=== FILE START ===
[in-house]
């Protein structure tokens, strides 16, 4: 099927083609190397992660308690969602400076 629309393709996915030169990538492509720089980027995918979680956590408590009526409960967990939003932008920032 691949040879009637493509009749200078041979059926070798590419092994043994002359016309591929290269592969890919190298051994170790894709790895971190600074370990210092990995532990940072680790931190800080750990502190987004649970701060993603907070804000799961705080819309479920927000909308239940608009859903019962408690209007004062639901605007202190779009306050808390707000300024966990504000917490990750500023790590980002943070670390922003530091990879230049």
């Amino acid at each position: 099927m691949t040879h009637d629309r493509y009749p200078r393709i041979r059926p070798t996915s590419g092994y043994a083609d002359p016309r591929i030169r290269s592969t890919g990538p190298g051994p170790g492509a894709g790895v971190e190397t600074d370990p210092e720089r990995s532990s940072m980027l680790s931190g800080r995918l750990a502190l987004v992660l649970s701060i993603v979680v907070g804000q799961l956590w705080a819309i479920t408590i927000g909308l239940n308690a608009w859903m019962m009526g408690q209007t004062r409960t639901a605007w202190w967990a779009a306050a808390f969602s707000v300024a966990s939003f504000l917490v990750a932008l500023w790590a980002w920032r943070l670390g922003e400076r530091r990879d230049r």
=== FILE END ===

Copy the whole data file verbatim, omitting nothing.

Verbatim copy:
[in-house]
């Protein structure tokens, strides 16, 4: 099927083609190397992660308690969602400076 629309393709996915030169990538492509720089980027995918979680956590408590009526409960967990939003932008920032 691949040879009637493509009749200078041979059926070798590419092994043994002359016309591929290269592969890919190298051994170790894709790895971190600074370990210092990995532990940072680790931190800080750990502190987004649970701060993603907070804000799961705080819309479920927000909308239940608009859903019962408690209007004062639901605007202190779009306050808390707000300024966990504000917490990750500023790590980002943070670390922003530091990879230049």
């Amino acid at each position: 099927m691949t040879h009637d629309r493509y009749p200078r393709i041979r059926p070798t996915s590419g092994y043994a083609d002359p016309r591929i030169r290269s592969t890919g990538p190298g051994p170790g492509a894709g790895v971190e190397t600074d370990p210092e720089r990995s532990s940072m980027l680790s931190g800080r995918l750990a502190l987004v992660l649970s701060i993603v979680v907070g804000q799961l956590w705080a819309i479920t408590i927000g909308l239940n308690a608009w859903m019962m009526g408690q209007t004062r409960t639901a605007w202190w967990a779009a306050a808390f969602s707000v300024a966990s939003f504000l917490v990750a932008l500023w790590a980002w920032r943070l670390g922003e400076r530091r990879d230049r």